Gaming

Gaming Turns ‘Deadly’ as Addicts Go High in Virtual World

It is good when you do things for your enjoyment. But playing video games as a part of your hobby can sometimes become an addiction to you. When does the hobby become an addiction? This is the question, which is keeping the experts busy.

Gaming has been a part of our lives for almost 50 years, and we are still in the initial stage to know what harm it can do. PUBG is such a game which had turned deadly as the addicts go high in the virtual world.

A photographer-cum-travel consultant Anoop Bhaskar brought to light about PUBG game. According to Bhaskar, it’s a game which you need to play with 100 people in a given map.

There is a circle on the map, and it gets smaller as you enter the game much deeper. Either a player or a team has to shoot down people to survive for the next step of the game. The triggering of the time, the shrinking of the circle and killing more and more people to survive in the game, makes people go mad. The addiction pushes him towards anti-social behaviour and turns narcissistic.

The murder of a retired police official Shekarappa in Belagavi was carried out by his son Raghuveer, a 21 years old boy who was a PUBG Addict. Another report of suicide came forward about Shreyas, a 9th standard game addict in Nizamabad district, Telangana. These reports have shocked the gaming industry and gaming fans.

Such accidents have been reported earlier too, like the Blue Whale challenge. This challenge designates task leading to some horrified and un-natural activities for the youth to commit suicide. In 1999, Columbine High School Massacre, Colorado, US, where 12th standard students who were addicted to the first-person shooter games named ‘Doom I and DOOM II,’ Eris Harris and Dylan Klebold randomly opened fire in the campus and killed 12 students and a teacher.

These examples point towards the issue with a receptive outlook and also to the need of subsiding the myth and taboos connected with the phone gamer.

When asked to some of the gamers and psychological experts, various answers about PUBG was received.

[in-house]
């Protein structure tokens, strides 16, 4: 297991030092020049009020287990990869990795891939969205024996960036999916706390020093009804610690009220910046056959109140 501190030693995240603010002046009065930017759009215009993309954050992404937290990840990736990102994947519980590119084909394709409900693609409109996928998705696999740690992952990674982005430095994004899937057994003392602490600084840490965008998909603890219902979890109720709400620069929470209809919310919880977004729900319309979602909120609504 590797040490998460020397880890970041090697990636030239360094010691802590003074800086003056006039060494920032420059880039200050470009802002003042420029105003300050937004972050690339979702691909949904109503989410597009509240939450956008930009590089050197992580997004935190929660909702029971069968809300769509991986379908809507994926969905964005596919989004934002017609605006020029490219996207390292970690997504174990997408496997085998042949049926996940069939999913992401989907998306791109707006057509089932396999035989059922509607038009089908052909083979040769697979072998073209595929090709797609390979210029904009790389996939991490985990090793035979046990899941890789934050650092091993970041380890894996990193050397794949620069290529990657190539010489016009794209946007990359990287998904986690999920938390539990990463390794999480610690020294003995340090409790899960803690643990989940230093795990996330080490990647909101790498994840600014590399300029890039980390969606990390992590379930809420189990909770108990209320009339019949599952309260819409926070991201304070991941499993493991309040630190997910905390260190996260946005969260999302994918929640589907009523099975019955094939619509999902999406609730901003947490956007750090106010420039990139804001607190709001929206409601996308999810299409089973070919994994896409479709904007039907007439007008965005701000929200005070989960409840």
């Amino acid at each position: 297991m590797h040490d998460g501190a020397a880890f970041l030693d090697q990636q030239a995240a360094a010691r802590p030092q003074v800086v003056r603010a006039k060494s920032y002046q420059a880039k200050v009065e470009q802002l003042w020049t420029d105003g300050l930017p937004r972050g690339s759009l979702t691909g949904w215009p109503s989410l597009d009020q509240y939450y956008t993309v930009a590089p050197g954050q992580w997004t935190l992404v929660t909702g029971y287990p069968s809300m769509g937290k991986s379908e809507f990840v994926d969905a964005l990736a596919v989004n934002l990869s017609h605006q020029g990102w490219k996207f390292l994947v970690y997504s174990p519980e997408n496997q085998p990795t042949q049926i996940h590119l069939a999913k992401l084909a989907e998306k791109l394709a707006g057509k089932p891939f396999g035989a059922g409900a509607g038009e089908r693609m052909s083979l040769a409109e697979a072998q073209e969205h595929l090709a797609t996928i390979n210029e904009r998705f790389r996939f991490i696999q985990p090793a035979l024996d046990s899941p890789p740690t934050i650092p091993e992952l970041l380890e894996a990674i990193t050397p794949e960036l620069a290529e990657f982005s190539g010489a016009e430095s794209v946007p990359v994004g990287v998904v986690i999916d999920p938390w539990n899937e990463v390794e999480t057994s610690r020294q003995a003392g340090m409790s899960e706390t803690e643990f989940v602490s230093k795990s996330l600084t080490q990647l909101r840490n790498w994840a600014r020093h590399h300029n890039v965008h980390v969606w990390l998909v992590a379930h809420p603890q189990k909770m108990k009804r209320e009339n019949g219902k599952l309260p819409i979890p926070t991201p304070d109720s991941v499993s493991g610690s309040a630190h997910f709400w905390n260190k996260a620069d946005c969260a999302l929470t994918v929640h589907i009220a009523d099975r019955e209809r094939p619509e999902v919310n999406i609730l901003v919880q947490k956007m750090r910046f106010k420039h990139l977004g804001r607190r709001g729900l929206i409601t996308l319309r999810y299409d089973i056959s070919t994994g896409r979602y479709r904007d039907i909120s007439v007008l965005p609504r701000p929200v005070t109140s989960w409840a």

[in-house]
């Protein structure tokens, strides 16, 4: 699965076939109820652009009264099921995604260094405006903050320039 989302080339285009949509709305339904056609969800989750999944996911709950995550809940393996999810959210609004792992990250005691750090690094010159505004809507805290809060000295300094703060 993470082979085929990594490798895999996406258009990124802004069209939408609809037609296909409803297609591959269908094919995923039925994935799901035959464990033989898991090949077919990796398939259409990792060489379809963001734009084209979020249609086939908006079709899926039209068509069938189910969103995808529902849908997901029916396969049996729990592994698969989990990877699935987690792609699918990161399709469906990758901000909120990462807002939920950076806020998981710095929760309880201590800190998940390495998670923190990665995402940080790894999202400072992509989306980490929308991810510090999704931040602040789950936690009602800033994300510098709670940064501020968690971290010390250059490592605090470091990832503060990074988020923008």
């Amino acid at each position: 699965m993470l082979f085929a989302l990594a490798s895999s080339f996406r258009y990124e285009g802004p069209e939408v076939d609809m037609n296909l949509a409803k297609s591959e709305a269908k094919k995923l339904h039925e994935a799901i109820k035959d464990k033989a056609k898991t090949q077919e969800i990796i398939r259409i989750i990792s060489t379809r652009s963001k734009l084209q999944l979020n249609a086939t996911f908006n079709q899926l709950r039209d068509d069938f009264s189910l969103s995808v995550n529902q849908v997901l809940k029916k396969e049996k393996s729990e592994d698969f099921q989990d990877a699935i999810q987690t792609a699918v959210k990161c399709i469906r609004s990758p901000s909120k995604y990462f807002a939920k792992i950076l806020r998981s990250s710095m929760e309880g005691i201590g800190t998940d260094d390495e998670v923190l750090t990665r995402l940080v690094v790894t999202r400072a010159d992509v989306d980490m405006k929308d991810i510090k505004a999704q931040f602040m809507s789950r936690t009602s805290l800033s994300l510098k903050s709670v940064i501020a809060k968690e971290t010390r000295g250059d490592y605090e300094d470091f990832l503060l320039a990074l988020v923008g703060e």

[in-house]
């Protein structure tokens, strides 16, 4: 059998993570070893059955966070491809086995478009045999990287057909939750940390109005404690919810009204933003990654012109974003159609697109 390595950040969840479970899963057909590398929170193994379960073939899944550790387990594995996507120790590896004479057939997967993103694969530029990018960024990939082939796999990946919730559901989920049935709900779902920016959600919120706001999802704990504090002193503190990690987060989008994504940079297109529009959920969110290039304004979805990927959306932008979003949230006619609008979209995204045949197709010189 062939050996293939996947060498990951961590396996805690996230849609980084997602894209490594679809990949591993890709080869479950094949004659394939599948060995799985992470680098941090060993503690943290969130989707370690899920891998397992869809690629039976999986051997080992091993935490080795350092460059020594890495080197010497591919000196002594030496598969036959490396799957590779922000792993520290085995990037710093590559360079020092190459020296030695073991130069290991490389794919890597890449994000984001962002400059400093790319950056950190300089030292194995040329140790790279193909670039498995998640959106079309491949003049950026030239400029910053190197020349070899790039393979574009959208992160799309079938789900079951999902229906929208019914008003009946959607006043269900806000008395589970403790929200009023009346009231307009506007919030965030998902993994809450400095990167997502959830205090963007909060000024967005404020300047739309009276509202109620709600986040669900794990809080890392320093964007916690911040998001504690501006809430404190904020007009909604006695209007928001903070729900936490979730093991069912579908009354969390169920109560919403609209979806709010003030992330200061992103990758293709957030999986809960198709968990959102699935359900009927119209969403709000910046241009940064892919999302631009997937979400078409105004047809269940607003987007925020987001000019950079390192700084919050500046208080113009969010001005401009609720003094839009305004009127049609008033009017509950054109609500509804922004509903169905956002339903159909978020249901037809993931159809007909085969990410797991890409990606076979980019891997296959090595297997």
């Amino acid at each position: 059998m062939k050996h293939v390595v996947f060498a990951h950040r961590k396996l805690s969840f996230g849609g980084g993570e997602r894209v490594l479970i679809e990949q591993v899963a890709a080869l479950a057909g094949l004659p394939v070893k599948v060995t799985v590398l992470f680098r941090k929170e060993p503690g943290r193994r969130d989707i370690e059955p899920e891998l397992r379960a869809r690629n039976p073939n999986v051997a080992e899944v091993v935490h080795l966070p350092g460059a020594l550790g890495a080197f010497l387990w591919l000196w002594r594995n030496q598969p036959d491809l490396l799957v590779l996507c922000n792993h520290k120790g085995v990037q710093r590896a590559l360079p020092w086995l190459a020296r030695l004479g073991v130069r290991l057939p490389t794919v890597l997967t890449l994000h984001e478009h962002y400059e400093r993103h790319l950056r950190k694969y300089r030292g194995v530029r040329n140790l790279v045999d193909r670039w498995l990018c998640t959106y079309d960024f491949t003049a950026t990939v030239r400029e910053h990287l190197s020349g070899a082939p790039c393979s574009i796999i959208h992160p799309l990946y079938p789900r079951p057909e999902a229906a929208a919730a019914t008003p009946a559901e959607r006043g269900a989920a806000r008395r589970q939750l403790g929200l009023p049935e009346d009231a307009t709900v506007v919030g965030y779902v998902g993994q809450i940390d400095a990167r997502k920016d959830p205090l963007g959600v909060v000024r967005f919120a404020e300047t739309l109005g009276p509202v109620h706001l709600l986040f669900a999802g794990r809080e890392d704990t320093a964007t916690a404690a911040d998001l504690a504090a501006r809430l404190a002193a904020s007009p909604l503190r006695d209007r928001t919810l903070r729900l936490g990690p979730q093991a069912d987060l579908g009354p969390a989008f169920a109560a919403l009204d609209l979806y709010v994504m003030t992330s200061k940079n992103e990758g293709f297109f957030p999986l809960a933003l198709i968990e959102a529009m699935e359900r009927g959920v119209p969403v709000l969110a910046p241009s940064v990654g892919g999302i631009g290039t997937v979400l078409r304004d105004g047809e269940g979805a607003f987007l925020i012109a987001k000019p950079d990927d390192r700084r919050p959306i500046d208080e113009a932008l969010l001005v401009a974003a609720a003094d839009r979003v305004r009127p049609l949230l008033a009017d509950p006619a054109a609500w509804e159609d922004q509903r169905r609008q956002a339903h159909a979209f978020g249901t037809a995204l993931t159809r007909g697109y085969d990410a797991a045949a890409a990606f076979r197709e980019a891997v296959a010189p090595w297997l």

According to some people, it acts as a platform where people get connected with their best friends even though they are separated through distances during the game just as they do in playgrounds. While others say that isolated players are more affected towards anti-social activities developing in their minds attaching them to virtual world provoking a dangerous reaction in the real world.

It has been noticed that children nowadays are growing up with mobile phones tends to disconnect from the real world and real people in the game of “likes for likes on social media,” which allow the player to grow self-centred, easily getting upset by real-life situations.

The recent news about PUBG playing teenager committing suicide on being warned by his parents and another player beheading his father in Belagavi need serious attention. An alarm to the society which needs to address this problematic issue among children and adolescence as said by Gracy S Jebastina, a phycologist and head of Unleased Schools Pvt. Ltd.

Adolescence and children are addicted to this virtual game as they are attractive and motivating them to spend more time.

The impact of this game is addictive in both ways, physically and psychologically.

Sharat Nanjappa, a Masters in Clinical Psychology and an Art Therapist interning at Inspiron, said that crime depends on a person’s mental condition. He further added that the game may ask you to do anti-social activities like hypnosis or black magic. He strongly believes that the individual violently attacking his father might have had unresolved issues leading to an aggressive personality. Sharat hopes that a psychologist should soon get in touch with the individual to understand better about his thought pattern or reasons behind such dangerous behavior.

David Bright

David Bright joined Times of Casino as a news writer focused on the casino industry. He holds a bachelor degree in Economics and Accounting and currently contributing in-depth news articles. David writes on the casinos, gambling legislation, poker, and much more.

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